Tens of thousands of people have applied for the relief program. But so far, most have been rejected, and as of late last month, none among the few thousand who remain in the running have seen their debt balances go to zero.

In response to an inquiry led by Senator Tim Kaine, Democrat of Virginia, the department disclosed last week that 28,207 people had submitted requests as of Sept. 28 and that it had found 21,672 ineligible almost immediately. It then culled “approximately” half of the remaining 6,535 for other reasons. That leaves just over 3,000 applications still under consideration.

It can take up to six months or so to review these requests because of the complexity of both the forgiveness program and the relief fund application process. The Department of Education has shifted some staff to work more closely with the loan servicer that handles the forgiveness program.

The relief fund was created after it became clear that scores of teachers, social workers and other government and nonprofit employees had received bad information from their loan servicers about the forgiveness program’s complex terms. So far, fewer than 1 percent of applicants have had their loans discharged through the program, which got its start just over a decade ago but is only now having borrowers become eligible.

To qualify for tax-free loan forgiveness, borrowers need to make 120 on-time monthly payments (while working in an eligible public-service position), have the right kind of loan (some federal loans qualify while others do not) and be in the right kind of payment plan (the income-driven ones designed to help lower-income borrowers). I explained the process in more detail in an earlier column.

When it became clear in recent years that loan servicers had told public-servant borrowers that they were doing everything right even when they were in the wrong kind of loan or payment plan, pressure grew on elected officials to help borrowers who thought they were being meticulous only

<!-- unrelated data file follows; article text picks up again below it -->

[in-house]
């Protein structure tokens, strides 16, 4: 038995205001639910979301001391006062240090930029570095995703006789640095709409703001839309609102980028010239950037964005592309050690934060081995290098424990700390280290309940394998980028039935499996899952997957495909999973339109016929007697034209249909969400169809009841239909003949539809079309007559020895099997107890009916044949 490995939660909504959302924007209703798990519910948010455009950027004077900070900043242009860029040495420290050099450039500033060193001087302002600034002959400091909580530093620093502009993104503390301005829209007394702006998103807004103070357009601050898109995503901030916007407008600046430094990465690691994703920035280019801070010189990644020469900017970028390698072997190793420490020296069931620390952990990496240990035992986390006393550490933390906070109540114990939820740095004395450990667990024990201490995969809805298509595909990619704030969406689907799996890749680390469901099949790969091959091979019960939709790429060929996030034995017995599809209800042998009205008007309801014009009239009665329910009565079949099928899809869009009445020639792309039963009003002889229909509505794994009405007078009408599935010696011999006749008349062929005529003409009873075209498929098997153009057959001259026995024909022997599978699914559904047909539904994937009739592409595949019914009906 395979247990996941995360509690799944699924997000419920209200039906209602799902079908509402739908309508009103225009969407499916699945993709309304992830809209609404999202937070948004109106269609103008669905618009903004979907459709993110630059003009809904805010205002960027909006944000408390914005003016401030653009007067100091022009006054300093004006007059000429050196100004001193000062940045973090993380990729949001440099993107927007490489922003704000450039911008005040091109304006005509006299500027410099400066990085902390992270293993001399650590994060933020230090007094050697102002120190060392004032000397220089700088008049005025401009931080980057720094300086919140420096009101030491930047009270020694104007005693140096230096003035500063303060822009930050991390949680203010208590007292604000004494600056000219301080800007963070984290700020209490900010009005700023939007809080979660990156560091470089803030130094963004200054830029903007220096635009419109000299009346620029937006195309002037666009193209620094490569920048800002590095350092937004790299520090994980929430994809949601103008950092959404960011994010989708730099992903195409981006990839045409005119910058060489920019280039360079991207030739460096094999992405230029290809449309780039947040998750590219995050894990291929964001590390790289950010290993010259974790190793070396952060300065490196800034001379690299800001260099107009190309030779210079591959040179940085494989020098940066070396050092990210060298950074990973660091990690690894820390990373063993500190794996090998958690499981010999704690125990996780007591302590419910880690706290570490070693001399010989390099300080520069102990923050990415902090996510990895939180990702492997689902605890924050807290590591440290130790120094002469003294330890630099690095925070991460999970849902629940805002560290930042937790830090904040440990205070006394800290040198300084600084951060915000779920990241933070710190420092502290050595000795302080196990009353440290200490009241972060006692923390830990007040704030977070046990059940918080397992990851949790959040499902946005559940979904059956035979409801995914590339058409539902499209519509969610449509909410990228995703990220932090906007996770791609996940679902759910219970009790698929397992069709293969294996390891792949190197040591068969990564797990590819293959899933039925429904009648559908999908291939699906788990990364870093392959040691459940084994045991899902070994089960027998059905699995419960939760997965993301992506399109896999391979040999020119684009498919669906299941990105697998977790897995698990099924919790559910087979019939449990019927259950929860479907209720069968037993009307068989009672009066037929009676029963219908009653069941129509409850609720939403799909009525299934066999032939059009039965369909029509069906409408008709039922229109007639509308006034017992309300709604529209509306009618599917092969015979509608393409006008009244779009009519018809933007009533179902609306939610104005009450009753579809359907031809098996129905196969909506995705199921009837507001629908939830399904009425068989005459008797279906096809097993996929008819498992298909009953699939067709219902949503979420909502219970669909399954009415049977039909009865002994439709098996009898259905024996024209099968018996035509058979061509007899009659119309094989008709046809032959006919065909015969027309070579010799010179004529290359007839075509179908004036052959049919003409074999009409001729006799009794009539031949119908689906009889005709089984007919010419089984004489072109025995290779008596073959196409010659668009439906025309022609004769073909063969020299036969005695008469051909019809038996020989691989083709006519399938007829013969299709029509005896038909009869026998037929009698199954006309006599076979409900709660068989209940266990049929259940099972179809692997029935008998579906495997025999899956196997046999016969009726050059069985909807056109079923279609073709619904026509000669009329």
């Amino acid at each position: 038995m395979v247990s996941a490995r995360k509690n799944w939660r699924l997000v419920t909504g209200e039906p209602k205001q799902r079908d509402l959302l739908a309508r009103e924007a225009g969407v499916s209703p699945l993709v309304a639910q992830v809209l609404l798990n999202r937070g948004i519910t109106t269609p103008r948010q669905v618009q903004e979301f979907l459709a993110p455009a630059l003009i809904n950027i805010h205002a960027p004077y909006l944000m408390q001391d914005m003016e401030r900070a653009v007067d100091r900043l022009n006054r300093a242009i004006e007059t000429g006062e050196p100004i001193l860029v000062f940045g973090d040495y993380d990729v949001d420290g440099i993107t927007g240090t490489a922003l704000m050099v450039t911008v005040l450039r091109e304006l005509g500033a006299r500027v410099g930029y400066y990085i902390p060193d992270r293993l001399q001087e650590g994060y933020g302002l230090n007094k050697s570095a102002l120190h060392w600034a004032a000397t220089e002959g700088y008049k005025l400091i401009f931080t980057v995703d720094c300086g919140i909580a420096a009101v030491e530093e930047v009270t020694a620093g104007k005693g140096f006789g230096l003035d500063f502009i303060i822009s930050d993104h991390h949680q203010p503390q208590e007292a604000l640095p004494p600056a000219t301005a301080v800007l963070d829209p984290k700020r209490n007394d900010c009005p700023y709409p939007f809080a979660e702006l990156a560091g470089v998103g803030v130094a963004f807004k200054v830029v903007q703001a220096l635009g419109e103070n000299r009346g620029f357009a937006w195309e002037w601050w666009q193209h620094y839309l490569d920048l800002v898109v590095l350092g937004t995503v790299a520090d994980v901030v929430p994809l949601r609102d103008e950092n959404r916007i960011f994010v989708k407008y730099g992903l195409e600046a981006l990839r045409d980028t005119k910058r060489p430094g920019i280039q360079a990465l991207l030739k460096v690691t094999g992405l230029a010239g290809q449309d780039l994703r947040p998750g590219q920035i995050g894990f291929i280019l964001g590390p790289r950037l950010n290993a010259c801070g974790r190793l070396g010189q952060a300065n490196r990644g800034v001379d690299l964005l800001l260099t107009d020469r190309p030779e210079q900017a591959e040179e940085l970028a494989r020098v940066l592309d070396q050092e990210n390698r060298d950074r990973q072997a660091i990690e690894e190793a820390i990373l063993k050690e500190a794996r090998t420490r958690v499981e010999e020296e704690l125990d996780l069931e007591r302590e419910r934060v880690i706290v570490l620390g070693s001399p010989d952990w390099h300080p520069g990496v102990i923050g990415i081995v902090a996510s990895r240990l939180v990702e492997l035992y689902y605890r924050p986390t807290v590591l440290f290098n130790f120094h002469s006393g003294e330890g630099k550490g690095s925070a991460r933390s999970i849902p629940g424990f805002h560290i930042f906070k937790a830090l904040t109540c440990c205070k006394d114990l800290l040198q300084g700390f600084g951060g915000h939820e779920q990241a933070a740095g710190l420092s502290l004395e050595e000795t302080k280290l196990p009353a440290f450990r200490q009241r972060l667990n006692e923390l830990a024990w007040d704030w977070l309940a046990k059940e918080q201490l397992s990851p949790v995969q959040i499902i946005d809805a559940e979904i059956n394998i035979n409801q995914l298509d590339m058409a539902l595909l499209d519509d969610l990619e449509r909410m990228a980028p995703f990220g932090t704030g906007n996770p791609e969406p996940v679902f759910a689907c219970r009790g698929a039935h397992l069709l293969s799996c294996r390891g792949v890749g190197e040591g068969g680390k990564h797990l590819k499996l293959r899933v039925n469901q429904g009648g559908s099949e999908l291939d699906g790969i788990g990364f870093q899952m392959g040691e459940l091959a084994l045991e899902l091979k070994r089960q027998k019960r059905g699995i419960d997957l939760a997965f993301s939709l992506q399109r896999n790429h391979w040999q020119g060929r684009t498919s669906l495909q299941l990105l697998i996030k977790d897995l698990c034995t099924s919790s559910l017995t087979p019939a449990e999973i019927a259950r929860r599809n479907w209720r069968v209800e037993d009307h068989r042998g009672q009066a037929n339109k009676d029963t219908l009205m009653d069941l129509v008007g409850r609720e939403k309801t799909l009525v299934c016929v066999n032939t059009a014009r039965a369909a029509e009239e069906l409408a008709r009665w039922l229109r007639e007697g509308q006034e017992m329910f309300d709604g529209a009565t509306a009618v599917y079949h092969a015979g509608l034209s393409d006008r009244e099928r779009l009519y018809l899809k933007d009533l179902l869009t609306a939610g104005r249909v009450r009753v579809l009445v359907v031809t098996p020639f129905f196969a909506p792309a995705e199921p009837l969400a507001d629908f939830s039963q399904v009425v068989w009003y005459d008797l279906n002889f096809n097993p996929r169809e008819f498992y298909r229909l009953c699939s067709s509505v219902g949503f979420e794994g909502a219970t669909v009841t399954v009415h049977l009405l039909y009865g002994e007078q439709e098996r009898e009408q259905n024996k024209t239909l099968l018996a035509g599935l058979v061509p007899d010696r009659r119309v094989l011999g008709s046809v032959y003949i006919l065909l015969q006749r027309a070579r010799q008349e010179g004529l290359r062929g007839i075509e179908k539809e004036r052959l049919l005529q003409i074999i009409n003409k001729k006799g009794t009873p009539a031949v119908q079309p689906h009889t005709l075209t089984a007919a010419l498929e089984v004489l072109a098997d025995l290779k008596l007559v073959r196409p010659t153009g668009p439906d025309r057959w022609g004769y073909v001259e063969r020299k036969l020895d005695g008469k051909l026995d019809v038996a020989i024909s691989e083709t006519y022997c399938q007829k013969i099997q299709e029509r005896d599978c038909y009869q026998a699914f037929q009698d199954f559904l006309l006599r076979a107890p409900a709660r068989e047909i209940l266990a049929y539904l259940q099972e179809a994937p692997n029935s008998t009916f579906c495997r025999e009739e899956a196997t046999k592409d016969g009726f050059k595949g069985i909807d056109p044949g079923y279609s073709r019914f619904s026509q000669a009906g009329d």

to find that years of payments had not counted for forgiveness.

Enter the Temporary Expanded Public Service Loan Forgiveness initiative, which is a pool of $350 million designed to help borrowers who were in certain ineligible payment plans, often because their loan servicers specifically told them to use those plans or stay in them. The relief program comes with its own rules and restrictions, which I outlined in a previous article and are available on the Department of Education’s website.

Five months in, that website is no model of clarity.

For instance, one paragraph tells borrowers that they must submit a public service loan forgiveness application and wait to be rejected (for payments that were not in a qualifying payment plan) before being potentially eligible for relief. The very next paragraph, however, tells them that they do not need to wait before submitting a request under the temporary plan.

Jolie von Suhr, a psychologist in a state psychiatric hospital in Lakewood, Wash., who was in an ineligible payment plan for years before realizing she had a problem, said the site’s conflicting information left her both perplexed and afraid.

“It kind of sounds like you can submit them both at the same time, but I’m not sure,” she said. “I’m so anxious now about doing anything incorrectly that could get me booted out of consideration.”

In fact, you do not have to wait for a public service loan forgiveness denial in order to request consideration under the temporary expanded program. I asked if the department intended to clarify this on its site and received assurances that it “will continue to review communications to borrowers and will adjust them as appropriate.”